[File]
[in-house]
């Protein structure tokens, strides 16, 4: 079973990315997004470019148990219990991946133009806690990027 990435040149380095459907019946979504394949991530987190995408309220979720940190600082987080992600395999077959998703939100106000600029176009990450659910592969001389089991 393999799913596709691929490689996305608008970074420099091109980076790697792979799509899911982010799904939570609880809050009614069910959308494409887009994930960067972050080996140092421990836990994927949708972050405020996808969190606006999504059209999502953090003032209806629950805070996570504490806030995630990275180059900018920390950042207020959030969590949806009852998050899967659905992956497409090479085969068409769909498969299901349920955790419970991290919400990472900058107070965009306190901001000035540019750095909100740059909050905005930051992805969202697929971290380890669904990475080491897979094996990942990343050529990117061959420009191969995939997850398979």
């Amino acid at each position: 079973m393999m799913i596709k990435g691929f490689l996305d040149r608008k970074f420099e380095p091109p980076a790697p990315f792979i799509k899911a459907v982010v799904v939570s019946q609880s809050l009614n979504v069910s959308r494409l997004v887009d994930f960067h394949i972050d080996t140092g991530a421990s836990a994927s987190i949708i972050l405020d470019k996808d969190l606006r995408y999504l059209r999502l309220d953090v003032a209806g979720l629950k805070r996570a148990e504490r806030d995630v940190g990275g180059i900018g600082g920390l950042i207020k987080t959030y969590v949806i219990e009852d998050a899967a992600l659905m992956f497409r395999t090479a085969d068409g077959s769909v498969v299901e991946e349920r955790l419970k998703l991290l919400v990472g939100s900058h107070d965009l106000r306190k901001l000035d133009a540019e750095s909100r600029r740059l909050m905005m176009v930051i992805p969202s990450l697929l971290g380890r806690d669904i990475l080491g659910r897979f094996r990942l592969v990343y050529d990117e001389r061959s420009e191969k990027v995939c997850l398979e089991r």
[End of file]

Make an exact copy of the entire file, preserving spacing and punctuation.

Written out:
[in-house]
């Protein structure tokens, strides 16, 4: 079973990315997004470019148990219990991946133009806690990027 990435040149380095459907019946979504394949991530987190995408309220979720940190600082987080992600395999077959998703939100106000600029176009990450659910592969001389089991 393999799913596709691929490689996305608008970074420099091109980076790697792979799509899911982010799904939570609880809050009614069910959308494409887009994930960067972050080996140092421990836990994927949708972050405020996808969190606006999504059209999502953090003032209806629950805070996570504490806030995630990275180059900018920390950042207020959030969590949806009852998050899967659905992956497409090479085969068409769909498969299901349920955790419970991290919400990472900058107070965009306190901001000035540019750095909100740059909050905005930051992805969202697929971290380890669904990475080491897979094996990942990343050529990117061959420009191969995939997850398979």
């Amino acid at each position: 079973m393999m799913i596709k990435g691929f490689l996305d040149r608008k970074f420099e380095p091109p980076a790697p990315f792979i799509k899911a459907v982010v799904v939570s019946q609880s809050l009614n979504v069910s959308r494409l997004v887009d994930f960067h394949i972050d080996t140092g991530a421990s836990a994927s987190i949708i972050l405020d470019k996808d969190l606006r995408y999504l059209r999502l309220d953090v003032a209806g979720l629950k805070r996570a148990e504490r806030d995630v940190g990275g180059i900018g600082g920390l950042i207020k987080t959030y969590v949806i219990e009852d998050a899967a992600l659905m992956f497409r395999t090479a085969d068409g077959s769909v498969v299901e991946e349920r955790l419970k998703l991290l919400v990472g939100s900058h107070d965009l106000r306190k901001l000035d133009a540019e750095s909100r600029r740059l909050m905005m176009v930051i992805p969202s990450l697929l971290g380890r806690d669904i990475l080491g659910r897979f094996r990942l592969v990343y050529d990117e001389r061959s420009e191969k990027v995939c997850l398979e089991r």